Preoperational Intelligence Definition Essay

Development Psychology: Child In The Preoperational Stage

A study was carried out by two third year psychology students to investigate Piaget's stage theory. A 4 years old female child was tested in task of comprehension of more and less, followed standard and modified versions of conservation and class inclusion tasks. Results indicated that child exhibited difficulties in both modified conservation and class inclusion tasks despite the removal of some confounds in standard tasks. This infers that children of pre-operational stage do lack the ability to conserve and categorize objects, as predicted by Piaget. Further research need to address children's numerical abilities, as well as attending to perceptive seductions. This research needs to compare children who are able and unable to attend to number logics, as well as modifying the class inclusion task so that perceptive seduction cannot take place.

Child in the preoperational stageMany researchers have been interested in various confounds which are present in Jean Piaget's stage theories. His studies have postulated that children in the pre-operational stage lack the ability to perform conservation and class inclusion tasks (White, Hayes, Livsey, 2005). The methodologies of the study however, have been criticized by many researchers. Flaws and alternatives found in the standard Piagetian tasks include conversational confusions, perceptual seduction, and linguistic misunderstandings (Light, 1986, Siegel, 1978, 2003, Meadows, 1988). These issues have been addressed with modifications to the standard tasks. Majority of the research have found modified tasks to be better predictors of child's abilities in conservation and class inclusion tasks. (Light, 1986, Siegel, 1978, 2003, Meadows, 1988).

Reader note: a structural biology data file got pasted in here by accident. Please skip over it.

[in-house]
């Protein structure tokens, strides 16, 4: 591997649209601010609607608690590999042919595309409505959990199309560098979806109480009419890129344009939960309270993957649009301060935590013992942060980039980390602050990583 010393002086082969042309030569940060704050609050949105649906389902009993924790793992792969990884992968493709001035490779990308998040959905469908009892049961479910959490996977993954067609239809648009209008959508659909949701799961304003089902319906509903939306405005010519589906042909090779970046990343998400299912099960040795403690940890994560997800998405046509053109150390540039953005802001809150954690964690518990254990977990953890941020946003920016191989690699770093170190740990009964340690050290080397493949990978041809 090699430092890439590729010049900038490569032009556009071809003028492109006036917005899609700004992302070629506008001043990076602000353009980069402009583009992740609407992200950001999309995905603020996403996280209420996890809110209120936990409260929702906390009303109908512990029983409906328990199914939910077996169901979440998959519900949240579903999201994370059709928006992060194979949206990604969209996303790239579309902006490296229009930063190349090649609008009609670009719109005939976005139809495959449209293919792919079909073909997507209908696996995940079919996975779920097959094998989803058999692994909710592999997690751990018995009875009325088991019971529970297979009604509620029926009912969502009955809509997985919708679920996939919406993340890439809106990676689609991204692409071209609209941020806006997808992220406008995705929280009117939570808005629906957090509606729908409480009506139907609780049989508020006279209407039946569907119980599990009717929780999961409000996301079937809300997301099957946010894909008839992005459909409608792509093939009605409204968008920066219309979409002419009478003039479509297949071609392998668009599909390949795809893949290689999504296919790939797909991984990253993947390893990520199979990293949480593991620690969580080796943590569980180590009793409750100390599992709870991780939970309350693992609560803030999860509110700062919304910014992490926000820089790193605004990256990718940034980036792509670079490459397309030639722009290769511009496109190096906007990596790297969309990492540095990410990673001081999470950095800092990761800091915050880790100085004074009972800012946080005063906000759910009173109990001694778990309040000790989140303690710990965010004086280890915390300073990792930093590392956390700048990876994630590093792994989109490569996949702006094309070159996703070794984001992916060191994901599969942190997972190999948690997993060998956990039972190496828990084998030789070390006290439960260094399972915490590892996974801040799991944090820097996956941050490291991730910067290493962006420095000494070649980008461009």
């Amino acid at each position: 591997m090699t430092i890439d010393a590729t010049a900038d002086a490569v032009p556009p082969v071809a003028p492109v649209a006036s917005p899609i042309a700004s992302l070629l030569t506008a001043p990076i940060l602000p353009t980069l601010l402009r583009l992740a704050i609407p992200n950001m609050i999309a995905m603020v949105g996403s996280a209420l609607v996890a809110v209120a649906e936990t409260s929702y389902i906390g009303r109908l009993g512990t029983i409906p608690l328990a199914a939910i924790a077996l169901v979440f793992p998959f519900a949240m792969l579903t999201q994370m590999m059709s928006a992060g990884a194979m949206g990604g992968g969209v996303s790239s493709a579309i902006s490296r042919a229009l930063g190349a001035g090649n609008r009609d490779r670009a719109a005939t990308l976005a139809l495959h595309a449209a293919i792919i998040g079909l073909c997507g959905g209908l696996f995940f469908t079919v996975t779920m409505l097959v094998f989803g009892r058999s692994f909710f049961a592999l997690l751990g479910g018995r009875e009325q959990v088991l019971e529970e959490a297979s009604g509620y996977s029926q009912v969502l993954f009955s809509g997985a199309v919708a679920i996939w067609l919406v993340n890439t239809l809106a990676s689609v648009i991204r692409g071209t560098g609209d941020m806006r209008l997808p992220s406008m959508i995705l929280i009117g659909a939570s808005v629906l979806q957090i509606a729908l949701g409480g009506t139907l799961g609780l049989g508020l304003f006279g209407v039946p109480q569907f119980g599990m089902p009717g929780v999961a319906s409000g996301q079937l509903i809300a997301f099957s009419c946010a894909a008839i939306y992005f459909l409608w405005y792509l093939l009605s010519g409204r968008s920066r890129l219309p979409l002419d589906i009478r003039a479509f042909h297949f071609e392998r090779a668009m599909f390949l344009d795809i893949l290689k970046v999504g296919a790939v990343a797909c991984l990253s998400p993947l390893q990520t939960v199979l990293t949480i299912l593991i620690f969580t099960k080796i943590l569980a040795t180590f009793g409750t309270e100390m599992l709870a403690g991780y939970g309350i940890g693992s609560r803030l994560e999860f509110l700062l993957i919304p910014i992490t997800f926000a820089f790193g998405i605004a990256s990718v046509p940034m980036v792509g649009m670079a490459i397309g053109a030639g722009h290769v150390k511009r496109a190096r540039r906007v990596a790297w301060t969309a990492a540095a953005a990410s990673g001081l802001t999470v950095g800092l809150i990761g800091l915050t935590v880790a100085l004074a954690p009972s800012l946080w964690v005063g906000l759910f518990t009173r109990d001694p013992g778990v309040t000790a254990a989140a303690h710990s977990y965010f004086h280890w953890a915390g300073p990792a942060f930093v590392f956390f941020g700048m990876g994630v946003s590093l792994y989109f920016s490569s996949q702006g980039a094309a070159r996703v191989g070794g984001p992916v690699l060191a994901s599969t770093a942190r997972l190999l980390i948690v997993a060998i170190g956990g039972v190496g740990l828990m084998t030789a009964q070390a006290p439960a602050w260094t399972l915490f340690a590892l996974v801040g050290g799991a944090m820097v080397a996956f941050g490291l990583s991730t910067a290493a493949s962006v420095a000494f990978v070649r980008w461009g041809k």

According to Piaget's stage theory, children in the pre-operational stage are non-conservers (White et al, 2005). Their tendency of centration causes them to focus on only one aspect of the problem at a time (White et al, 2005). This implies that they are unable to comprehend that quantitative properties of certain objects remain unchanged despite changes in its appearance (White et al, 2005). For example, pre-operational children typically judge water of the same volume to be more, after the transformation in standard liquid conservation tasks (Siegal, 2003). A problem in this procedure however, lies within the confusion caused by children's conversational experience (Siegal, 2003). This theory proposes that rather than actually responding to the logic behind the transformations of the liquid, children misinterprets the repetition of the same question as a cue to switch their answer in order to please the adult experimenter (Siegel, 2003).

To address conversational confusion, liquid conservation tasks had been modified by the means of incidental transformation (Light, 1986). The intention of this modification is to contextualize the intentions of adults in repeating...

Loading: Checking Spelling


Read more